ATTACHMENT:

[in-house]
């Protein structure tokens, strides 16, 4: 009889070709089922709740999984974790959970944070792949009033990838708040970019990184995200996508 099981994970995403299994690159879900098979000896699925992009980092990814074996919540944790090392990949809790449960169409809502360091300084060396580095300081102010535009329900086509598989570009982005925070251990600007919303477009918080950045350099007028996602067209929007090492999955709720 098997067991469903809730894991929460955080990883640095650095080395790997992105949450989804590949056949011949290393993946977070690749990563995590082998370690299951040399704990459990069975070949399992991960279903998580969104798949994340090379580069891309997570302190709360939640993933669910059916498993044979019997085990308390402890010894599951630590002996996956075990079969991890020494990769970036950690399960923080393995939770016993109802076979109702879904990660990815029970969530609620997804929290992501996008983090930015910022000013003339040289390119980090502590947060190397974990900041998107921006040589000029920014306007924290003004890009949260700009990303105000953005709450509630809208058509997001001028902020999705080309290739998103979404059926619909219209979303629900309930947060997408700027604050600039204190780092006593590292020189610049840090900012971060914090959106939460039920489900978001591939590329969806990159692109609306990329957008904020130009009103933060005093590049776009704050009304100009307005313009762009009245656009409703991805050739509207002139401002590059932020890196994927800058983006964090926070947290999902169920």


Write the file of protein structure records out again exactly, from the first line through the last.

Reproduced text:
[in-house]
């Protein structure tokens, strides 16, 4: 009889070709089922709740999984974790959970944070792949009033990838708040970019990184995200996508 099981994970995403299994690159879900098979000896699925992009980092990814074996919540944790090392990949809790449960169409809502360091300084060396580095300081102010535009329900086509598989570009982005925070251990600007919303477009918080950045350099007028996602067209929007090492999955709720 098997067991469903809730894991929460955080990883640095650095080395790997992105949450989804590949056949011949290393993946977070690749990563995590082998370690299951040399704990459990069975070949399992991960279903998580969104798949994340090379580069891309997570302190709360939640993933669910059916498993044979019997085990308390402890010894599951630590002996996956075990079969991890020494990769970036950690399960923080393995939770016993109802076979109702879904990660990815029970969530609620997804929290992501996008983090930015910022000013003339040289390119980090502590947060190397974990900041998107921006040589000029920014306007924290003004890009949260700009990303105000953005709450509630809208058509997001001028902020999705080309290739998103979404059926619909219209979303629900309930947060997408700027604050600039204190780092006593590292020189610049840090900012971060914090959106939460039920489900978001591939590329969806990159692109609306990329957008904020130009009103933060005093590049776009704050009304100009307005313009762009009245656009409703991805050739509207002139401002590059932020890196994927800058983006964090926070947290999902169920």